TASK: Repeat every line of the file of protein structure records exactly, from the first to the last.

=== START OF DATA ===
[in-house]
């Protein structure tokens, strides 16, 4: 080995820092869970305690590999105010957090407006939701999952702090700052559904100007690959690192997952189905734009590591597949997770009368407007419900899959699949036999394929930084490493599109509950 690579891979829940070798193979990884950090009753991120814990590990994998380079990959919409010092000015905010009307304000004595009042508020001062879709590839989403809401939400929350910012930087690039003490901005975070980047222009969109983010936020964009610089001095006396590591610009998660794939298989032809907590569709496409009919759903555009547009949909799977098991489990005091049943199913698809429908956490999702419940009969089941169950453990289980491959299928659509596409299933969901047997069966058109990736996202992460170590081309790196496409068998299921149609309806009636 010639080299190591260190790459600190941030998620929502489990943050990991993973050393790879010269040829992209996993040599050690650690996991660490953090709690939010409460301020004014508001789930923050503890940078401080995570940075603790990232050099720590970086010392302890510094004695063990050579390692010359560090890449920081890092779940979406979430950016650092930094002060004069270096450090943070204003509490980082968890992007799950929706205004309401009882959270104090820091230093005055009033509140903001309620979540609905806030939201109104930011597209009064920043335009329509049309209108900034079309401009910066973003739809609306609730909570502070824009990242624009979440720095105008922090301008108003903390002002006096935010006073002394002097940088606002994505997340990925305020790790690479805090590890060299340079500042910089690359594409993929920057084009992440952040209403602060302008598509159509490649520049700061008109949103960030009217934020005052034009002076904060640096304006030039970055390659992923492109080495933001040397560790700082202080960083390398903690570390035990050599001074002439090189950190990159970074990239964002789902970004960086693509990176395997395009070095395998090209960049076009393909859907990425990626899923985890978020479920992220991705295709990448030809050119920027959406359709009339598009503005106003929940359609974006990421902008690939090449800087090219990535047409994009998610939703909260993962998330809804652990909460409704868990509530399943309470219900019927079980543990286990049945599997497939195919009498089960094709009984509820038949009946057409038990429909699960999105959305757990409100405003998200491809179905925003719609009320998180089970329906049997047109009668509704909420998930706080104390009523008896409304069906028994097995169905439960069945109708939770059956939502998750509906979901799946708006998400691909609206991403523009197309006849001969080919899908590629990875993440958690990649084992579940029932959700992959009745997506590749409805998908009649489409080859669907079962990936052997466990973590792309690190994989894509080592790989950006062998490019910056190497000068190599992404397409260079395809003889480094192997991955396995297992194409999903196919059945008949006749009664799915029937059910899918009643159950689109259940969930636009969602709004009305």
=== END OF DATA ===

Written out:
[in-house]
């Protein structure tokens, strides 16, 4: 080995820092869970305690590999105010957090407006939701999952702090700052559904100007690959690192997952189905734009590591597949997770009368407007419900899959699949036999394929930084490493599109509950 690579891979829940070798193979990884950090009753991120814990590990994998380079990959919409010092000015905010009307304000004595009042508020001062879709590839989403809401939400929350910012930087690039003490901005975070980047222009969109983010936020964009610089001095006396590591610009998660794939298989032809907590569709496409009919759903555009547009949909799977098991489990005091049943199913698809429908956490999702419940009969089941169950453990289980491959299928659509596409299933969901047997069966058109990736996202992460170590081309790196496409068998299921149609309806009636 010639080299190591260190790459600190941030998620929502489990943050990991993973050393790879010269040829992209996993040599050690650690996991660490953090709690939010409460301020004014508001789930923050503890940078401080995570940075603790990232050099720590970086010392302890510094004695063990050579390692010359560090890449920081890092779940979406979430950016650092930094002060004069270096450090943070204003509490980082968890992007799950929706205004309401009882959270104090820091230093005055009033509140903001309620979540609905806030939201109104930011597209009064920043335009329509049309209108900034079309401009910066973003739809609306609730909570502070824009990242624009979440720095105008922090301008108003903390002002006096935010006073002394002097940088606002994505997340990925305020790790690479805090590890060299340079500042910089690359594409993929920057084009992440952040209403602060302008598509159509490649520049700061008109949103960030009217934020005052034009002076904060640096304006030039970055390659992923492109080495933001040397560790700082202080960083390398903690570390035990050599001074002439090189950190990159970074990239964002789902970004960086693509990176395997395009070095395998090209960049076009393909859907990425990626899923985890978020479920992220991705295709990448030809050119920027959406359709009339598009503005106003929940359609974006990421902008690939090449800087090219990535047409994009998610939703909260993962998330809804652990909460409704868990509530399943309470219900019927079980543990286990049945599997497939195919009498089960094709009984509820038949009946057409038990429909699960999105959305757990409100405003998200491809179905925003719609009320998180089970329906049997047109009668509704909420998930706080104390009523008896409304069906028994097995169905439960069945109708939770059956939502998750509906979901799946708006998400691909609206991403523009197309006849001969080919899908590629990875993440958690990649084992579940029932959700992959009745997506590749409805998908009649489409080859669907079962990936052997466990973590792309690190994989894509080592790989950006062998490019910056190497000068190599992404397409260079395809003889480094192997991955396995297992194409999903196919059945008949006749009664799915029937059910899918009643159950689109259940969930636009969602709004009305």